SBCA & NFC House Gets Over 3,000 Visitors

Industry News ,

Originally Published by: SBCA Magazine — June 14, 2022
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SBCA participated in the second “annual” Innovative Housing Showcase this past weekend on the National Mall in Washington, DC. Originally held in 2019, IHS brings together a number of systems-built housing solutions to highlight the future of housing.  Returning after a 3-year hiatus due to Covid, IHS is a joint effort of National Association of Homebuilders (NAHB) and US Department of Housing and Urban Development (HUD).  IHS allowed proponents of modular, tiny homes, 3D printed housing, and components to display the benefits to each of the solutions and how they can drive affordable and attainable housing throughout the United States.  

The highlight of the exhibits was SBCA’s two story component-built house which was framed in an amazing 9 hours.  Attendees could experience a framed house firsthand, drawing attention to the quality, efficiency, and resourcefulness of components. The structure featured panelized floor cassettes, wall panels with factory applied insulation and windows, and roof trusses sheathed and braced on the ground and lifted into place.  

Official HUD statistics conservatively showed just over 1,000 people viewed SBCA’s structure each day of IHS with unofficial numbers reportedly much higher. Attendees included HUD Secretary Marcia Fudge, Deputy Secretary Adriane Todman, several HUD officials including Todd Richardson and Mike Blanford.  NAHB was also well represented with a number of builders and staff touring the home including Third Vice Chair Buddy Hughes of Hughes Construction and Devin Perry, NAHB’s Executive Director of Business Improvement Programs which oversees its Building Systems Council.  

Everyone who entered the house was impressed by the power of components, appreciating the time they save onsite, their efficient use of materials, and concepts of bringing offsite manufacturing to traditional built housing. Attendees were further intrigued with the technology involved with components at all levels including the powerful design software and automation incorporating robotics involved in manufacturing.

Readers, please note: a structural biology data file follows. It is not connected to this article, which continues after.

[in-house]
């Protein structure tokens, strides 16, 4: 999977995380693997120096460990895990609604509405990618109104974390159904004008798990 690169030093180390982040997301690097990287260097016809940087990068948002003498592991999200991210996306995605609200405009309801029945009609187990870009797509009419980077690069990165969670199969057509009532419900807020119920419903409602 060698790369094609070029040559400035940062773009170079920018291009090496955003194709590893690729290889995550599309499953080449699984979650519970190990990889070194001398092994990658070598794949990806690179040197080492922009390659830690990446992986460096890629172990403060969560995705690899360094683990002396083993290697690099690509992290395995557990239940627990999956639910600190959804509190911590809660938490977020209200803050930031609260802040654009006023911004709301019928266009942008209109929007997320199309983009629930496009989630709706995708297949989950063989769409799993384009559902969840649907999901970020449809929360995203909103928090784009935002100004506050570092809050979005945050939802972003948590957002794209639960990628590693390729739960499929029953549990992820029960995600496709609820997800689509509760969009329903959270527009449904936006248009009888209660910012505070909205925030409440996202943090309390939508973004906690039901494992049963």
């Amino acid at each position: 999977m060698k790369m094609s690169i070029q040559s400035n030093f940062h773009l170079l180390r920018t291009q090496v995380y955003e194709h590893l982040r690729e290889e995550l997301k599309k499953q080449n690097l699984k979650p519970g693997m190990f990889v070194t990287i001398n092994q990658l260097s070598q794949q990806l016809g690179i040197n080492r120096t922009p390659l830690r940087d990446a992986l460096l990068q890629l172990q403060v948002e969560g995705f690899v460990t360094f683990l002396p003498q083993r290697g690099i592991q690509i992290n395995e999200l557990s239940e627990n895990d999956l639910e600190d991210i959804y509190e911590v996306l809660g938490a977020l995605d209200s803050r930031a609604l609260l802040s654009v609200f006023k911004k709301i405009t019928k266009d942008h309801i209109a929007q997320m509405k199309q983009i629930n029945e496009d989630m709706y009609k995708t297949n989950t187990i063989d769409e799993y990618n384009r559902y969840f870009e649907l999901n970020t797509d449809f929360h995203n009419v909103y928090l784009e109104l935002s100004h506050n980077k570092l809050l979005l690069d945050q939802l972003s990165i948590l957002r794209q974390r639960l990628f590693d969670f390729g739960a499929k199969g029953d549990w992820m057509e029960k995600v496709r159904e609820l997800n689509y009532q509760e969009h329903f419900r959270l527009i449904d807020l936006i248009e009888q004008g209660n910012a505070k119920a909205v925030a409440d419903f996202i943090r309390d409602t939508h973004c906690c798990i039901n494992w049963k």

Consumers who visited the exhibit were surprised by the flexibility available with components and appreciated the environmentally friendly approach of lumber as the primary building product. Many quickly understood the value of wood as a renewable resource and carbon sequestration through replanting harvested trees as a benefit to the environment over alternative products.  

Of equal importance to those who visited the house is the speed of which the project went from gravel to completion. Most people are used to construction projects taking many months to complete with several weeks dedicated to framing. The expert framers who erected a well thought out set of components allowed for SBCA’s project to be the buzz of the showcase. This was highlighted by the time lapse video playing in the structure showing exactly how the house was built. This time lapse was posted to several social media channels over the weekend drawing attention to the project well beyond Washington, DC.  

One of the key takeaways was the number of young people who expressed interest in joining the construction industry once they are through with schooling.  Ranging from a 23-year-old Marine looking to find a career after completing his service to a high school student wanting to learn beyond the coursework of his shop class to a 12-year-old girl who visualized every element of the finished structure with the aptitude of a seasoned architect.  Communicating with the young people who toured the home shows that the construction industry will be well served in the future, the industry just needs to promote itself in the correct manner.   

The National Mall provided a great backdrop with stunning visuals but also connected Americans of all ages with the future of construction.  SBCA and NFC showed just how efficient and effective component framing can be, doing its part to drive wood frame construction forward and proving it is the best way to frame.